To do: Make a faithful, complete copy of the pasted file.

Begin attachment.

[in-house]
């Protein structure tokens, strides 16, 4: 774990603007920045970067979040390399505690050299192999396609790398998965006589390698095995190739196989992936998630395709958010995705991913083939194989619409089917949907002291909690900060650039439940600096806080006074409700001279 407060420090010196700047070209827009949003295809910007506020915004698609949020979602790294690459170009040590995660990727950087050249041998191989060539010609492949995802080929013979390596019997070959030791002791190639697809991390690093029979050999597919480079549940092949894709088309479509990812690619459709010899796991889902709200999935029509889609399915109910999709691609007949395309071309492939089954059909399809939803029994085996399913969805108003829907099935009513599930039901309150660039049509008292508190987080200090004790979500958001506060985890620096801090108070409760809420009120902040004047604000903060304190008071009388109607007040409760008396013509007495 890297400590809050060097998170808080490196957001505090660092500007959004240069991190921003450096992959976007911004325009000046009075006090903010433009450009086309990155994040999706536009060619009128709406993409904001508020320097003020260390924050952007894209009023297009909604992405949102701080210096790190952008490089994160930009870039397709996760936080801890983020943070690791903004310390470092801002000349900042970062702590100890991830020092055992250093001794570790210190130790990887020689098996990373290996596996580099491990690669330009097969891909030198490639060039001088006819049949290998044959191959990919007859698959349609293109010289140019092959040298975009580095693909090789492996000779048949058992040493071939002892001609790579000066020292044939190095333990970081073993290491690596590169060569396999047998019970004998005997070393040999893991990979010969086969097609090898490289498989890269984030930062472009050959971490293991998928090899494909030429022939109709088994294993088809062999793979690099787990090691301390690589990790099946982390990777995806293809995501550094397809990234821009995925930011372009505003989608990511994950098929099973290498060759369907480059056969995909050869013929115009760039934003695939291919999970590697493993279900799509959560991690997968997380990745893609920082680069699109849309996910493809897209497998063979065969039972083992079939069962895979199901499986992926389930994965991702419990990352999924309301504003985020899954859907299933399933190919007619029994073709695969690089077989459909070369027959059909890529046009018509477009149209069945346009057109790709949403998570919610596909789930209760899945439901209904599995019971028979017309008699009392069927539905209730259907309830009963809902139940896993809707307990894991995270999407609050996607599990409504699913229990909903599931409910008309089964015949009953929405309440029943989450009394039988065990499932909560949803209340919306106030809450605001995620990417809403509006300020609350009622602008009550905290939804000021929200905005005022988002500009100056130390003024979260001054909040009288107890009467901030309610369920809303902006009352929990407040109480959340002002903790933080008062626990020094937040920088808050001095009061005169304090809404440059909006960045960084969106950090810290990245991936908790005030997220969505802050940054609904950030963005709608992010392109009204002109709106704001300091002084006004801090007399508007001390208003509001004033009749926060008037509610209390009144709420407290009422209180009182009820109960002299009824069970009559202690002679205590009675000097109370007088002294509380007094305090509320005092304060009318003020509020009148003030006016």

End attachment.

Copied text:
[in-house]
């Protein structure tokens, strides 16, 4: 774990603007920045970067979040390399505690050299192999396609790398998965006589390698095995190739196989992936998630395709958010995705991913083939194989619409089917949907002291909690900060650039439940600096806080006074409700001279 407060420090010196700047070209827009949003295809910007506020915004698609949020979602790294690459170009040590995660990727950087050249041998191989060539010609492949995802080929013979390596019997070959030791002791190639697809991390690093029979050999597919480079549940092949894709088309479509990812690619459709010899796991889902709200999935029509889609399915109910999709691609007949395309071309492939089954059909399809939803029994085996399913969805108003829907099935009513599930039901309150660039049509008292508190987080200090004790979500958001506060985890620096801090108070409760809420009120902040004047604000903060304190008071009388109607007040409760008396013509007495 890297400590809050060097998170808080490196957001505090660092500007959004240069991190921003450096992959976007911004325009000046009075006090903010433009450009086309990155994040999706536009060619009128709406993409904001508020320097003020260390924050952007894209009023297009909604992405949102701080210096790190952008490089994160930009870039397709996760936080801890983020943070690791903004310390470092801002000349900042970062702590100890991830020092055992250093001794570790210190130790990887020689098996990373290996596996580099491990690669330009097969891909030198490639060039001088006819049949290998044959191959990919007859698959349609293109010289140019092959040298975009580095693909090789492996000779048949058992040493071939002892001609790579000066020292044939190095333990970081073993290491690596590169060569396999047998019970004998005997070393040999893991990979010969086969097609090898490289498989890269984030930062472009050959971490293991998928090899494909030429022939109709088994294993088809062999793979690099787990090691301390690589990790099946982390990777995806293809995501550094397809990234821009995925930011372009505003989608990511994950098929099973290498060759369907480059056969995909050869013929115009760039934003695939291919999970590697493993279900799509959560991690997968997380990745893609920082680069699109849309996910493809897209497998063979065969039972083992079939069962895979199901499986992926389930994965991702419990990352999924309301504003985020899954859907299933399933190919007619029994073709695969690089077989459909070369027959059909890529046009018509477009149209069945346009057109790709949403998570919610596909789930209760899945439901209904599995019971028979017309008699009392069927539905209730259907309830009963809902139940896993809707307990894991995270999407609050996607599990409504699913229990909903599931409910008309089964015949009953929405309440029943989450009394039988065990499932909560949803209340919306106030809450605001995620990417809403509006300020609350009622602008009550905290939804000021929200905005005022988002500009100056130390003024979260001054909040009288107890009467901030309610369920809303902006009352929990407040109480959340002002903790933080008062626990020094937040920088808050001095009061005169304090809404440059909006960045960084969106950090810290990245991936908790005030997220969505802050940054609904950030963005709608992010392109009204002109709106704001300091002084006004801090007399508007001390208003509001004033009749926060008037509610209390009144709420407290009422209180009182009820109960002299009824069970009559202690002679205590009675000097109370007088002294509380007094305090509320005092304060009318003020509020009148003030006016």